Starlings travel in flocks of thousands and pose an incredible hazard to air travel. They often forage near airports and have been implicated in air disasters, particularly when planes have collided with entire flocks of birds.

It is not uncommon for a flock of 4000 Starlings to cause major loss of revenue in a large vineyard in a week’s time. Starlings are also capable of destroying blueberries, cherries, other types of pitted fruit, and even apples.

European Starlings also have detrimental effects on native ecosystems, particularly through their tendency to out compete native bird species for food and nest sites. European Starlings are cavity nesters and are known to compete with woodpeckers, Great Crested Flycatchers, Tree Swallows, Eastern Bluebirds and Purple Martins for nests, possibly causing these populations to decline. They also carry diseases, ticks and mites that are spread to native bird species and even humans.

How to protect your home or business from European Starlings

A build-up of bird numbers in urban environments is normally a result of the presence of a readily accessible food supply and/or the availability of attractive habitats where they can roost or breed. Effective long-term management is normally dependent on the ability to eliminate or reduce these aspects.

Birds can be prevented from entering or roosting on buildings by either installing netting over vulnerable areas or fixing wire, plastic or other purpose-designed devices to deter birds from landing on ledges, window sills or other structures. It is also helpful to seal up all cracks and crevices on structures with sealant. Vent openings for dryer, stove and bathroom fans are a common nesting site for starlings during spring and summer.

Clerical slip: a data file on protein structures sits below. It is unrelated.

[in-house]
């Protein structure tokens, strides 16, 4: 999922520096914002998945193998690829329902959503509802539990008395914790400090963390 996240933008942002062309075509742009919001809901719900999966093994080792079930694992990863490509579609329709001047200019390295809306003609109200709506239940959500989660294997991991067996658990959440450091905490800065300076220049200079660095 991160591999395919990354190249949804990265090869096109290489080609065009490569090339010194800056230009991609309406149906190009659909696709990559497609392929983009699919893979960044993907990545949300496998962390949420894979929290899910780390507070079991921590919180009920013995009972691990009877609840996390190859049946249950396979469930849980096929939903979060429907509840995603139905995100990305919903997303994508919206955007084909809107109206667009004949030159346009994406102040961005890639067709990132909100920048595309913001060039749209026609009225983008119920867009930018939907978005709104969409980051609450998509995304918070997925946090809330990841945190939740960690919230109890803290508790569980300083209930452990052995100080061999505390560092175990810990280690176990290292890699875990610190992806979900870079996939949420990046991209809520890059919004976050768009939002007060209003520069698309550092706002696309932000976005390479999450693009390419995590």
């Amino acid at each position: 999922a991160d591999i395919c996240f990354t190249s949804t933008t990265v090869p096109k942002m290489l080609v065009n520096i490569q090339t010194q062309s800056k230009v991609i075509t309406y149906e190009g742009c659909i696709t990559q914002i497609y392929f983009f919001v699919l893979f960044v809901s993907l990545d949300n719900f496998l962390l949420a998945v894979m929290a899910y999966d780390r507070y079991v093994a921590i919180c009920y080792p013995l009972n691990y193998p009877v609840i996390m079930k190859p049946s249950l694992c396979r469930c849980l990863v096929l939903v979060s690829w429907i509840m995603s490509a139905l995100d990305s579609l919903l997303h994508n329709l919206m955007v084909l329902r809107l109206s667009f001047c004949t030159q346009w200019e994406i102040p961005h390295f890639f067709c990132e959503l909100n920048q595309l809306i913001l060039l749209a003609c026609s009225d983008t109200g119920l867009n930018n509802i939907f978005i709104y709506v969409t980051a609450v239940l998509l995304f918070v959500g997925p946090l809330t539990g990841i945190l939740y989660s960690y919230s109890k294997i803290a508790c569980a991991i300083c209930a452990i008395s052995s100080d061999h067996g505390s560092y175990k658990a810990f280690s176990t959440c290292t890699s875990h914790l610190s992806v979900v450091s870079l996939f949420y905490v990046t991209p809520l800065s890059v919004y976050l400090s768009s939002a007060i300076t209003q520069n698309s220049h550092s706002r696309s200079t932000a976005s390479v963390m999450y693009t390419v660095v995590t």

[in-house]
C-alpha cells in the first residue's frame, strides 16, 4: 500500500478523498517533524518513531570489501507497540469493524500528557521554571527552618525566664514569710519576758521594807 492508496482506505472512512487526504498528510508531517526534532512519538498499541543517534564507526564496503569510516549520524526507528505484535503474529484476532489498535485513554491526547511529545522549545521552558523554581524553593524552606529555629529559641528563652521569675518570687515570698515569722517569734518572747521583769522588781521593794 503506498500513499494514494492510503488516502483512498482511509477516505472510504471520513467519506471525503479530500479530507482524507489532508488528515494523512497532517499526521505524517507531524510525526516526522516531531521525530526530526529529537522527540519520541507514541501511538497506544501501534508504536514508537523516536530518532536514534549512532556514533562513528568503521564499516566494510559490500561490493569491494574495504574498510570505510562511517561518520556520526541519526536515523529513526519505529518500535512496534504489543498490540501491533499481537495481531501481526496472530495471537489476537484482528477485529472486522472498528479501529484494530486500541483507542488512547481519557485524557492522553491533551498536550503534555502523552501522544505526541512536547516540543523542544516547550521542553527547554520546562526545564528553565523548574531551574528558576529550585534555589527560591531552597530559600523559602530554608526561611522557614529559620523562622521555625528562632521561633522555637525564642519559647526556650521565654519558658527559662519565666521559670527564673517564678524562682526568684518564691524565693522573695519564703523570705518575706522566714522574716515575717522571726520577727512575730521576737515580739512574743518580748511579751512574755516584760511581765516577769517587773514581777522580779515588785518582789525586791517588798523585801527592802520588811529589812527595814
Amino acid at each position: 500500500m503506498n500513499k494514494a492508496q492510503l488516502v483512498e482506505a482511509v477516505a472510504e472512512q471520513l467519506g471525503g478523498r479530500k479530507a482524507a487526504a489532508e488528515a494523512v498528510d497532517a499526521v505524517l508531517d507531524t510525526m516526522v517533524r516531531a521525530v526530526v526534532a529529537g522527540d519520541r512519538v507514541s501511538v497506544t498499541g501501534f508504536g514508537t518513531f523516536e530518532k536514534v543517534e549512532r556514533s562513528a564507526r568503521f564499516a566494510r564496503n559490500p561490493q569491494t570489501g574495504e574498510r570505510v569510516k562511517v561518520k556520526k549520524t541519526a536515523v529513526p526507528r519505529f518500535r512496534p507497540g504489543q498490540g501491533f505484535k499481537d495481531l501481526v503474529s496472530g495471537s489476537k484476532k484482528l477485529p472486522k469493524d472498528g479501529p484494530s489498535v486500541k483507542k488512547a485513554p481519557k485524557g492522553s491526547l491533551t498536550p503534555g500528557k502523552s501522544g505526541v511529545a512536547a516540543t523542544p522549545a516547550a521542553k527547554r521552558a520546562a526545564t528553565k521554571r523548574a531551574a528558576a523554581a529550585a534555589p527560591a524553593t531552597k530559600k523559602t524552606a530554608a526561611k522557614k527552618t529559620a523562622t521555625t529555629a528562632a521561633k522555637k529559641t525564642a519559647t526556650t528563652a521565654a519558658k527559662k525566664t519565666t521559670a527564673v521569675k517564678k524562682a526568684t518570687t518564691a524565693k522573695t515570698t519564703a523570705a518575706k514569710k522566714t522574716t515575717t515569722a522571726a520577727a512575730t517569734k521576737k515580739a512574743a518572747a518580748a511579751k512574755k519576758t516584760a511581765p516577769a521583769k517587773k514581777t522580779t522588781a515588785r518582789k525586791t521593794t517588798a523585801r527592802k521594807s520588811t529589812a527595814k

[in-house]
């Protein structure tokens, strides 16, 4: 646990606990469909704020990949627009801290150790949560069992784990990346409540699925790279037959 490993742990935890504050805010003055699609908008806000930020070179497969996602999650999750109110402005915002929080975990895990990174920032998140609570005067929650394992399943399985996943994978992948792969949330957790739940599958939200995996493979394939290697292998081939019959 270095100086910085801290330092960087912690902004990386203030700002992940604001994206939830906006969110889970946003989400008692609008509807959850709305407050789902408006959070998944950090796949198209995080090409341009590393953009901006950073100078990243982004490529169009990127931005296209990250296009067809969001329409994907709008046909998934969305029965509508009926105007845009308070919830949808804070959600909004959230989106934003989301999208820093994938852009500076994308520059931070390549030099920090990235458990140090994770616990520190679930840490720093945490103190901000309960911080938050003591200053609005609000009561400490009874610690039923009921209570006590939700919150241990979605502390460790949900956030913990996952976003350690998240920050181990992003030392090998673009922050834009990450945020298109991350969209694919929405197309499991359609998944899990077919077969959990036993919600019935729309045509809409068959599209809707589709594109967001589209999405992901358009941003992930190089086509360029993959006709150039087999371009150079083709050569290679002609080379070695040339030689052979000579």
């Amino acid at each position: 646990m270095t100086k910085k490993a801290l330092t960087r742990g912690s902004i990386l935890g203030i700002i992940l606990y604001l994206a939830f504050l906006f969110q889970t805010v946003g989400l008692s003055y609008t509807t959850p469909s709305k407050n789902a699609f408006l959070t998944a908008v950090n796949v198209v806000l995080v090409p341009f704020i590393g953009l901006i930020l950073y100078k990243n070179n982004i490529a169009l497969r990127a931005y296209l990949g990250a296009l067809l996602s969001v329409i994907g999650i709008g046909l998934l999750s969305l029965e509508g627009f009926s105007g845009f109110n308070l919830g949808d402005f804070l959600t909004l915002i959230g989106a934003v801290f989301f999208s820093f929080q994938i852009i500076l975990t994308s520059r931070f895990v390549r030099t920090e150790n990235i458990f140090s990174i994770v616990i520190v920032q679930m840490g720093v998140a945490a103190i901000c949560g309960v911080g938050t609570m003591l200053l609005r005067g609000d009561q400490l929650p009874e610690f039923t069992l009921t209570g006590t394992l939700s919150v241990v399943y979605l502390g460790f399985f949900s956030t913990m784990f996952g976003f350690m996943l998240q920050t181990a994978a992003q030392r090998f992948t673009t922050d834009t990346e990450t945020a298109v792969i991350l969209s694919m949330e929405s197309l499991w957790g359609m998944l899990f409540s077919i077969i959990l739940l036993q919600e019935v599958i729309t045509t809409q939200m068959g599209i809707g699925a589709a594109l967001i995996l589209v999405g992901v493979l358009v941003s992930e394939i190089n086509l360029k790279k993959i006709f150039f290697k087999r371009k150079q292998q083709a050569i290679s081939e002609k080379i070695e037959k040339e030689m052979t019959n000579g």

Bird netting used to deter Starlings

Bird netting used to deter Starlings

The fitting of proofing and deterrent measures can be complicated, and should be done by professionals.

As is the case with most wildlife issues, prevention is a much easier solution as opposed to tackling the problem after a full blown infestation. Using preventive measures to make sure starlings do not make their nest on your home or business is much easier and more cost effective than having to deal with structural damage and the mess from starling droppings or even legal liability if someone slips on bird droppings outside your business.

Protect your home or business against invasive starlings today by calling Skedaddle Humane Wildlife Control 1.877.222.9453.

Proudly serving: Milton, Oakville, Burlington, Hamilton, Niagara Falls, Kitchener, Cambridge, Sudbury, Ottawa, Montreal, Halifax, Waterloo, Guelph, St. Catharines, Mississauga, Brampton

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About the author:Founder of Skedaddle Humane Wildlife Control in 1989. Canada's largest urban wildlife removal and exclusion company. Industry leader and pioneer. Split, Scram, Scoot! However you want to say it, Skedaddle Humane Wildlife Control has helped over 200,000 home owners and businesses safely and effectively resolve their wildlife issues. Happy to discuss business and franchising opportunities